AutoNation Profits on Housing-to-Energy U.S. Bright Spots

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AutoNation Inc., the largest U.S. retailer of new cars and trucks, jumped after reporting quarterly profit that beat analysts’ estimates as the housing and energy industries boosted vehicle demand.

AutoNation climbed 1.9 percent to $43.30 at the close in New York. The shares surged as much as 12 percent earlier, the biggest intraday jump since February 2011. AutoNation has increased 28 percent in the past 12 months, outpacing the Standard & Poor’s 500 Index’s 11 percent rise.

AutoNation is benefiting from stabilization and recovery in the housing market, particularly in states such as California, Nevada, Arizona and Florida, Chief Executive Officer Mike Jackson said in an interview. The retailer also is getting a boost from growth in the energy sector in Texas, as well as a broader U.S. auto market that Jackson forecasts will increase by about 1 million new-vehicle sales this year.

“Those three bright spots in the economy -- energy, housing and automotive -- all work for us,” Jackson said by telephone. “For the automotive recovery, we still think we’re in the early innings.”

First-quarter net income rose to $83 million from $73 million a year earlier, the Fort Lauderdale, Florida-based company said today in a statement. Profit from continuing operations climbed 21 percent to 68 cents a share, topping the 64-cent average estimate of 13 analysts surveyed by Bloomberg. Sales increased 12 percent to $4.1 billion.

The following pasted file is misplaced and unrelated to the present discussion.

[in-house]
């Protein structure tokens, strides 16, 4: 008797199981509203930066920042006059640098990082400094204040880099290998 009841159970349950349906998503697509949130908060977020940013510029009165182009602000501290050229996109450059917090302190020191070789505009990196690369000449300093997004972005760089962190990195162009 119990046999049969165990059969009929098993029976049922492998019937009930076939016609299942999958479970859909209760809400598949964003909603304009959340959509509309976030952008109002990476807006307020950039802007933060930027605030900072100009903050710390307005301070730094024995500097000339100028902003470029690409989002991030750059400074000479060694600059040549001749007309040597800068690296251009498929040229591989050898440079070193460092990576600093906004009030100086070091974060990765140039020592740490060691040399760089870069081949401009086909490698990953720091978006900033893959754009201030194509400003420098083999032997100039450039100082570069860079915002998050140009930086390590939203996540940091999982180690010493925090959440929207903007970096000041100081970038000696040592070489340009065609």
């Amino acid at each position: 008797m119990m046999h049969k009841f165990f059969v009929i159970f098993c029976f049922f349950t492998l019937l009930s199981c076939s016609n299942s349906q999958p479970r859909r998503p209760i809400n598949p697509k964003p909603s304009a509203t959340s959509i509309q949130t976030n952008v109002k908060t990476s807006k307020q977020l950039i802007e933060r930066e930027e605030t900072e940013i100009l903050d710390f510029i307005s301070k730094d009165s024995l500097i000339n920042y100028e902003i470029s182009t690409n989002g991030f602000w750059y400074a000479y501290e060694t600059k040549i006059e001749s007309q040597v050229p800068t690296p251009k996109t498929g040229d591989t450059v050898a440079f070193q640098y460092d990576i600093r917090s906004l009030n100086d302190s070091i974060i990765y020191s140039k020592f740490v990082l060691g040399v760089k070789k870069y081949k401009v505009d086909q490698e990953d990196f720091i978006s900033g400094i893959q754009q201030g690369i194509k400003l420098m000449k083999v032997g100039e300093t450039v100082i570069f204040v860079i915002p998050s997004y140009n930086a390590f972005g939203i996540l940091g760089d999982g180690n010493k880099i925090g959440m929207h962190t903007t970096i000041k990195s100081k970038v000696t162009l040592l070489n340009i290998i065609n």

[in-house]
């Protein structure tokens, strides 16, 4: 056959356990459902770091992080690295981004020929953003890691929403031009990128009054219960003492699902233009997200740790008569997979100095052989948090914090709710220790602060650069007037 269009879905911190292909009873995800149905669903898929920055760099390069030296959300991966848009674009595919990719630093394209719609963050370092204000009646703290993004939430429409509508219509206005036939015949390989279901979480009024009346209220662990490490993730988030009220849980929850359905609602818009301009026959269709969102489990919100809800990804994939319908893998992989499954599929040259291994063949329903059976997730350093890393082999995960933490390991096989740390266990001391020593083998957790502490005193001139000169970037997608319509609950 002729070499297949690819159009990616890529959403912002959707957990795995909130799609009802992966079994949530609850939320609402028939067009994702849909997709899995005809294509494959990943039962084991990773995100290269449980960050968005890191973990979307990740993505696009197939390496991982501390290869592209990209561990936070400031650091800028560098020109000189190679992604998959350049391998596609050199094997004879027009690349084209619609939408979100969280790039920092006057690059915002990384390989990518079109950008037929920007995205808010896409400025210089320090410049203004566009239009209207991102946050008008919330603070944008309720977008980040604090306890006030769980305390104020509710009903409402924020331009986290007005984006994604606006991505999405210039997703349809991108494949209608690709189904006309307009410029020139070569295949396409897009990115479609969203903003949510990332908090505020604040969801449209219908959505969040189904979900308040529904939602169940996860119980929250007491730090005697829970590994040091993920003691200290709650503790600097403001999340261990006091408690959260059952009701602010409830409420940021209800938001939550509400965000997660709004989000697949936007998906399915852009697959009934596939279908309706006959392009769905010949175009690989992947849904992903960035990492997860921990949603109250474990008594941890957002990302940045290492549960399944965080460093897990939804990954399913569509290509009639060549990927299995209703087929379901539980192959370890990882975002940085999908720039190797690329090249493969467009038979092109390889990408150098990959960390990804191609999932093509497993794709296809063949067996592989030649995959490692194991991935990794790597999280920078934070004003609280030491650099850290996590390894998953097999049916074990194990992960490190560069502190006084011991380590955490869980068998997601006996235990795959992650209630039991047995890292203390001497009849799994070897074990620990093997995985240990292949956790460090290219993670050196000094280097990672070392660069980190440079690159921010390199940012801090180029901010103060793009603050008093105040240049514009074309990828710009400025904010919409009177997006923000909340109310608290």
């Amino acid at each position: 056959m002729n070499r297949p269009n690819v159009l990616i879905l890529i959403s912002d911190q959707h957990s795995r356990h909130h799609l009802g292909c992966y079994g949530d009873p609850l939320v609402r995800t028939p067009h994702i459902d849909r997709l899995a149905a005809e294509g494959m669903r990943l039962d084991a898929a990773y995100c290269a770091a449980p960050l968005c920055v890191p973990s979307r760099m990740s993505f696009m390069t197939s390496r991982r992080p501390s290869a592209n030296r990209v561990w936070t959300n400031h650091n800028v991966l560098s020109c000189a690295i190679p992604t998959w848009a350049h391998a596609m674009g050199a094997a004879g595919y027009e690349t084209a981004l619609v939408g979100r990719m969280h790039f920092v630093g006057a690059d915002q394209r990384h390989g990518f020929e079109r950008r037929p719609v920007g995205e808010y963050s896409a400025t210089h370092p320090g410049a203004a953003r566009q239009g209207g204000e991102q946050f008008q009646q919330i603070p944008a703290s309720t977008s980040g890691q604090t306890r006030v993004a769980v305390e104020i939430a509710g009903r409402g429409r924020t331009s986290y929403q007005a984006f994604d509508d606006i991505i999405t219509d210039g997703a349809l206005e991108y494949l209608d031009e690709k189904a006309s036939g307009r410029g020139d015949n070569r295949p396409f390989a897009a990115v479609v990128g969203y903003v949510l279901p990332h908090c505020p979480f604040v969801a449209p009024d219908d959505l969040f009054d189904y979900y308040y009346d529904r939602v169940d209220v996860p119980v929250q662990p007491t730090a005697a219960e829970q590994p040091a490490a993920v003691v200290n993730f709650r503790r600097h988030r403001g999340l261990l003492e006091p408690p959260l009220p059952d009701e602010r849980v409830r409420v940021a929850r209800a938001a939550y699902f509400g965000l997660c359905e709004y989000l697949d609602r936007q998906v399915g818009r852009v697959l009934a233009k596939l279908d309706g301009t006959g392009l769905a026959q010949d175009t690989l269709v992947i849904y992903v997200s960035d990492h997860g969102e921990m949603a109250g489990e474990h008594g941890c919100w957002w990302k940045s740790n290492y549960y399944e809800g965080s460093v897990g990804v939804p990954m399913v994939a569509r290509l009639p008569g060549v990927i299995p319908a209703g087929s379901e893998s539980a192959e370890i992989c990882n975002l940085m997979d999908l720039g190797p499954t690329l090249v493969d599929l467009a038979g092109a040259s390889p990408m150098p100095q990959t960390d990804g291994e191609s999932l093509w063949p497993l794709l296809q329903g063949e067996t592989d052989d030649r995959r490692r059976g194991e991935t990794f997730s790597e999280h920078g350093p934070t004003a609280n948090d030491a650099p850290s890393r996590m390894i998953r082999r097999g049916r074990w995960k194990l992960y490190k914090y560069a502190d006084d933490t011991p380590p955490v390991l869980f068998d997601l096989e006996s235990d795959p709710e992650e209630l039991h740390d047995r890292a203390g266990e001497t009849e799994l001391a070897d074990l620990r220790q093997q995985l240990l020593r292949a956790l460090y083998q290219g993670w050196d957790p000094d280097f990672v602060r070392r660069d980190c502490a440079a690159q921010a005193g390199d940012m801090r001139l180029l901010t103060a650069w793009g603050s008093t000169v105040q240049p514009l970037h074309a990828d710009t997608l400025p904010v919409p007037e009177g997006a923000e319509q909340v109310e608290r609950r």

“The housing recovery has given consumers a sense of worth and stability around their biggest asset: their home,” Jackson, 64, said in a separate interview on Bloomberg Television.

Renaming Stores

AutoNation began to rename all of its mass-market brand franchises in the first quarter of this year after posting record profit for 2012. The dealership group’s non-luxury domestic and import franchises will use the AutoNation moniker.

The company has shifted about 30 percent of those franchises to names such as AutoNation Chevrolet of Pembroke Pines, a store between Miami and AutoNation’s headquarters in Fort Lauderdale. The franchise was previously Maroone Chevrolet of Pembroke Pines.

AutoNation is boosting marketing spending by about 20 percent in the first half to inform customers about dealership name changes. The switch will be completed by the end of the second quarter, Jackson said.

The rebranding effort boosted the company’s selling, general and administrative expenses by an incremental $6.5 million in the quarter, or about 3 cents a share, Mike Maroone, AutoNation’s chief operating officer, said in an interview.

Digital Interests

“Being unified under a coast-to-coast brand gives us a huge advantage in digital,” Maroone said by telephone. “We’re making some very significant investments. A big chunk of that ad spend is in digital, as well as in broadcast.”

AutoNation also disclosed in a regulatory filing today that it may begin posting material information to the company’s Twitter feed and Facebook page, or on the Twitter and Facebook accounts of CEO Jackson. The U.S. Securities and Exchange Commission issued guidance earlier this month permitting companies to use social media sites to communicate announcements.

“It’s just accepting the new reality of the marketplace today,” Jackson said on Bloomberg Television. “These are wonderful communication tools that are instantaneous with the broadest reach that you could possibly want.”

The company is forecasting industrywide U.S. vehicle sales to climb to the mid-15 million-unit range in 2013 from 14.5 million last year.

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